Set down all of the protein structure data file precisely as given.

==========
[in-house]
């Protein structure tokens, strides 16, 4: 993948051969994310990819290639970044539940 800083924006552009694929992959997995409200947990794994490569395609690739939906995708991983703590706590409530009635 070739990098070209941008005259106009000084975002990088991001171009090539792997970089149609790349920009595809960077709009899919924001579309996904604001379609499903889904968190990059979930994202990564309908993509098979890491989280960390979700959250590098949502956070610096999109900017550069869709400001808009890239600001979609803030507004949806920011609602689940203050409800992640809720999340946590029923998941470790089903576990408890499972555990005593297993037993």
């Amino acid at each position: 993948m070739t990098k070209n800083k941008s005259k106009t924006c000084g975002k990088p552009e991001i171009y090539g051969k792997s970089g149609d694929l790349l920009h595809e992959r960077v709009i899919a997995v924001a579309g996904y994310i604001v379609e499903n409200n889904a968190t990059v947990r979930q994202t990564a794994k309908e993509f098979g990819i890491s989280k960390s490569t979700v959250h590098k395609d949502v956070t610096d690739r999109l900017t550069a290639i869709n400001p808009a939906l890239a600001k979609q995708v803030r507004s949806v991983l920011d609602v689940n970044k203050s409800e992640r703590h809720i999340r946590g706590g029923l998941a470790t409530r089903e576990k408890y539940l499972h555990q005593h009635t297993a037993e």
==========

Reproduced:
[in-house]
């Protein structure tokens, strides 16, 4: 993948051969994310990819290639970044539940 800083924006552009694929992959997995409200947990794994490569395609690739939906995708991983703590706590409530009635 070739990098070209941008005259106009000084975002990088991001171009090539792997970089149609790349920009595809960077709009899919924001579309996904604001379609499903889904968190990059979930994202990564309908993509098979890491989280960390979700959250590098949502956070610096999109900017550069869709400001808009890239600001979609803030507004949806920011609602689940203050409800992640809720999340946590029923998941470790089903576990408890499972555990005593297993037993």
């Amino acid at each position: 993948m070739t990098k070209n800083k941008s005259k106009t924006c000084g975002k990088p552009e991001i171009y090539g051969k792997s970089g149609d694929l790349l920009h595809e992959r960077v709009i899919a997995v924001a579309g996904y994310i604001v379609e499903n409200n889904a968190t990059v947990r979930q994202t990564a794994k309908e993509f098979g990819i890491s989280k960390s490569t979700v959250h590098k395609d949502v956070t610096d690739r999109l900017t550069a290639i869709n400001p808009a939906l890239a600001k979609q995708v803030r507004s949806v991983l920011d609602v689940n970044k203050s409800e992640r703590h809720i999340r946590g706590g029923l998941a470790t409530r089903e576990k408890y539940l499972h555990q005593h009635t297993a037993e």